As the debate rages about the value and effectiveness of a “sugar tax’ in the context of the wider debate on public health I would argue that this is just another knee jerk reaction from a bureaucracy that is essentially out of touch with the vast majority of hard working citizens. More to the point it is ineffective in actually changing behaviors and improving the health of the nation and as such should be avoided at all costs.
As many have pointed out (including the editor of this publication) a sugar tax will simply ‘clobber’ the poor and in all probability not change behaviors unless the the tax becomes so prohibitive that we risk the development of a black market. A completely self defeating measure.
Those fans of the concept of the large and all powerful state seem to be wedded to the taking the easy option of using brute force on the populous as they clearly believe the state knows what is best, another manifestation of the belief that the tax payer is there to serve the state not vice versa.
I am also bemused why all the talk is of penalizing the tax paying citizens and not the manufacturer? If you are a ‘tax addict’ then surely this latter option makes more sense?
For me the more effective way to address the issue of excessive sugar in our food and drink would be to work with business primarily the food and drink manufacturers to reduce the overall sugar content of their products. You could actually use (heaven forbid) tax incentives to encourage them to do so!
This along with very clear labeling would give the consumer a proper informed choice and would and I venture result in the desired reduction in sugar consumption. The same principle can easily be applied to salt, saturated and trans fats etc all of which can be detrimental to overall health outcomes.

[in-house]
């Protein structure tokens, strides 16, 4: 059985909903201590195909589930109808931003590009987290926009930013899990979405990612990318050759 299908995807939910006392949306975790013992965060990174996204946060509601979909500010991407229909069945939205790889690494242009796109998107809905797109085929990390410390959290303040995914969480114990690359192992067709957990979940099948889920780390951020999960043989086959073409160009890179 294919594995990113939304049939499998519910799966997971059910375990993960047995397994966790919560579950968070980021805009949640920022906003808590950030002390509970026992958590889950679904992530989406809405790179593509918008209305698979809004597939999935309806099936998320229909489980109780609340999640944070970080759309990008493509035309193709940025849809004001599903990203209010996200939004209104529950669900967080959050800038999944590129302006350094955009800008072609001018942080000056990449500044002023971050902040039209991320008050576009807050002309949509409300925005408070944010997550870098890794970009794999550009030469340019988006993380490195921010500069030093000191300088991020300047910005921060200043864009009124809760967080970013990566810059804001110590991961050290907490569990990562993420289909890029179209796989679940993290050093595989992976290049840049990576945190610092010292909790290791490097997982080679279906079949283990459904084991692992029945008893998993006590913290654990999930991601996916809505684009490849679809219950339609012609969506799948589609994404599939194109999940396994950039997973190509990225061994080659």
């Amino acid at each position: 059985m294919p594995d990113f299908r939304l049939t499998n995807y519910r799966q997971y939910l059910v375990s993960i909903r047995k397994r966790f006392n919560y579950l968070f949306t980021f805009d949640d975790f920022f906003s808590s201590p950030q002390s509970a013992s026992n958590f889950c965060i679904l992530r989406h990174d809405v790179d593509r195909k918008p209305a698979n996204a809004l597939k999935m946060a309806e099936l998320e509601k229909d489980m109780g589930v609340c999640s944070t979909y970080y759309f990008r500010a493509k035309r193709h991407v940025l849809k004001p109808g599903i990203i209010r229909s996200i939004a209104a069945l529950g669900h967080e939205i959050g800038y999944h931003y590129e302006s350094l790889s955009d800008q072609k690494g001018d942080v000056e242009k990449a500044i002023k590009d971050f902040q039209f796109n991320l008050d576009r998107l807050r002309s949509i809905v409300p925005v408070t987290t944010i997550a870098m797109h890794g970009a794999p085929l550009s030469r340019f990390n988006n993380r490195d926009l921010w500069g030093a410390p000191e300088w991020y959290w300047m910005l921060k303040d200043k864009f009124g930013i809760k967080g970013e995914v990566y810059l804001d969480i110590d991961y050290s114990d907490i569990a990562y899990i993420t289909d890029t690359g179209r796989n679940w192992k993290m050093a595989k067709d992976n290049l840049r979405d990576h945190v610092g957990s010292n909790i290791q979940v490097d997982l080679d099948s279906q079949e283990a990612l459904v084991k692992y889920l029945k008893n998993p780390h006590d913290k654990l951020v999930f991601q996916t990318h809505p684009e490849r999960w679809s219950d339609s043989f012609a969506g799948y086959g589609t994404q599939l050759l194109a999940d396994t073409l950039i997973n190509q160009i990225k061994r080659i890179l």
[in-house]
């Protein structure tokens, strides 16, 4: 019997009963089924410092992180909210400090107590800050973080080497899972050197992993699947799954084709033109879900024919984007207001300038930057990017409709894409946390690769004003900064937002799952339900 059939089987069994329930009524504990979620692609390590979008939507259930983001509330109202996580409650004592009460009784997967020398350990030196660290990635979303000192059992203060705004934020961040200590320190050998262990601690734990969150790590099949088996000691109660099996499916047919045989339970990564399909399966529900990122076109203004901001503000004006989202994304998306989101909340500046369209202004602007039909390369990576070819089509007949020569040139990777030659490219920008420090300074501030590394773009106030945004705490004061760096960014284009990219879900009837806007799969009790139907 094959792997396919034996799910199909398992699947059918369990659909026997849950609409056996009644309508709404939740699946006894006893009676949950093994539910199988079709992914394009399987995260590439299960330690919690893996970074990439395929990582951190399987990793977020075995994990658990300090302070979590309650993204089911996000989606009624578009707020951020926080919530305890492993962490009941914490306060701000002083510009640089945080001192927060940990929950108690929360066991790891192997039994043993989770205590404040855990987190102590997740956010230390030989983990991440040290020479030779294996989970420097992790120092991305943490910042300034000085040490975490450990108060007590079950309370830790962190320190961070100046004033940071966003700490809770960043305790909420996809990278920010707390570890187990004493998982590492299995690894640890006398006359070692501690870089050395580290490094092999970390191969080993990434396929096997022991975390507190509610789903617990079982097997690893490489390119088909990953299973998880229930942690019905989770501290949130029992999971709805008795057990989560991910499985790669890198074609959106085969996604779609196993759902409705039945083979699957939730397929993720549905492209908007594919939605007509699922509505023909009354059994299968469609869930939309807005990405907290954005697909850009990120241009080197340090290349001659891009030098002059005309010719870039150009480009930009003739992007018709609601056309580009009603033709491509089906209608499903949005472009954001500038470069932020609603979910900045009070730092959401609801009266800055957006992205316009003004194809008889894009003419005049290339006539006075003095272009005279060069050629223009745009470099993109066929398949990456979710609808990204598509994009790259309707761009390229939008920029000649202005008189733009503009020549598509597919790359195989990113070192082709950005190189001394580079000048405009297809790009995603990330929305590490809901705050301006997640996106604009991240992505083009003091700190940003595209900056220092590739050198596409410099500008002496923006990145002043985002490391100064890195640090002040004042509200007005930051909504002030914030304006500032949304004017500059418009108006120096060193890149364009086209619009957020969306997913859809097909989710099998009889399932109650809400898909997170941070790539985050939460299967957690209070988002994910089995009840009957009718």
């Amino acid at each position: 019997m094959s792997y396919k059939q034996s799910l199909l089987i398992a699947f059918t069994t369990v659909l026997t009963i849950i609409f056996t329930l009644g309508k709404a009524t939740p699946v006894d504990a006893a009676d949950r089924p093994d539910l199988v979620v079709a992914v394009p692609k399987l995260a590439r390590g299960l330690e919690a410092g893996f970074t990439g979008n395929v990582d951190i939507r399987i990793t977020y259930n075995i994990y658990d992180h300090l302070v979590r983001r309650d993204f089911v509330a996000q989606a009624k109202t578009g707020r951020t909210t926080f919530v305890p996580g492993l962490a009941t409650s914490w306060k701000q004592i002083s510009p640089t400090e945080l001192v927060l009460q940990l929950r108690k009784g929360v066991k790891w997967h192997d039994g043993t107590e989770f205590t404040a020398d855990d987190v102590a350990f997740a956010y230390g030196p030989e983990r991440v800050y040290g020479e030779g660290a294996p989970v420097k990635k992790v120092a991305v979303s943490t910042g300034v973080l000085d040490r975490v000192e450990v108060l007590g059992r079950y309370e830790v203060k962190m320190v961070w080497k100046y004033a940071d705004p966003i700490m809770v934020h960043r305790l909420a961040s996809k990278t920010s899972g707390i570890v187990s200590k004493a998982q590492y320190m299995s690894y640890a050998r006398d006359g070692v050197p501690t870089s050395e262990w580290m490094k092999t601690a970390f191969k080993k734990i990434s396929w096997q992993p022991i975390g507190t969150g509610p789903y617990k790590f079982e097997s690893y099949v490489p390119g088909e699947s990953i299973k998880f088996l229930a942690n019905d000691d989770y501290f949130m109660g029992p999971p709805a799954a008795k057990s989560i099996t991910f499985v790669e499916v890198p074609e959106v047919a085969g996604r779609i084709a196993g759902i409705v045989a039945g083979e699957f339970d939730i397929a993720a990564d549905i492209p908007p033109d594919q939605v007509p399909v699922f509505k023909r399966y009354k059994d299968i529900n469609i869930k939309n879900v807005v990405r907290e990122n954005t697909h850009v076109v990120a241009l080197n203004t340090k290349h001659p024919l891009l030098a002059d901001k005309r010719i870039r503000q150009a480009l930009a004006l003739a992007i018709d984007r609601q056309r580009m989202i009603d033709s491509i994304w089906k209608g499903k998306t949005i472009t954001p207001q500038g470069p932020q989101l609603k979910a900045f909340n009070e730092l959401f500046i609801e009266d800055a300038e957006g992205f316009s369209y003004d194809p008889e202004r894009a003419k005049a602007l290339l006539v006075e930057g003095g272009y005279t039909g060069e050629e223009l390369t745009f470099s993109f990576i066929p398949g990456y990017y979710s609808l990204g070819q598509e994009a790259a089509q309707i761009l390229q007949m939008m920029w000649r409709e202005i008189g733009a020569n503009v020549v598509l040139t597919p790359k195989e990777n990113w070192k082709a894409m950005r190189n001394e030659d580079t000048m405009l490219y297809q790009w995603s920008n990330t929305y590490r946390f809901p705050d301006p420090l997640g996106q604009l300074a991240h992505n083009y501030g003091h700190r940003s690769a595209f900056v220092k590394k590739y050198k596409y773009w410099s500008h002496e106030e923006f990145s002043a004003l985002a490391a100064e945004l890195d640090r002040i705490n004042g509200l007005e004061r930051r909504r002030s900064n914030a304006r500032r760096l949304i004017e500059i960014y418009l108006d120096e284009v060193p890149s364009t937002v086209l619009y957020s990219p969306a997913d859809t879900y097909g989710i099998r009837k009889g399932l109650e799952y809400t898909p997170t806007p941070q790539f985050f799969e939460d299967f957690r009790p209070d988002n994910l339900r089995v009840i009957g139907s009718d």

I think the time has come to stop treating the general population as simpletons when it comes to public health. Education, labelling and enlightened working with business must be the way forward in achieving real improvements in the health of our nation. It can not be acceptable to have a policy which effectively delivers a result where the more financially challenged you and your family are the harder we will hit you and continue to hit you until (it is hoped) you are totally subservient to the will of the state and its bureaucrats.
When has that ever been an effective tool of public policy? What such an approach will do for stress levels not to mention mental health of our financially challenged families does not bear thinking about and is another example of the poor planning that has gone into this.
We continue to have some of the worst inequalities in health in the civilized world despite the NHS and the really good work it does and has done for may decades. So for me it is clear we need to do things differently.
There is no question that we need to have a national debate about our nations health and the issues we face in trying to improve our health outcomes.
We have to make changes to the way we live our lives, what we eat and how much exercise we do. However I would argue (and I believe the evidence supports this) that real change will only take place if we persuade, educate and inform our citizens. Hitting people with a blunt instrument which is really what tax is, will doom us to failure. It will penalise those who can least afford it and reinforce bad and ineffective behaviors in our all too powerful bureaucratic class.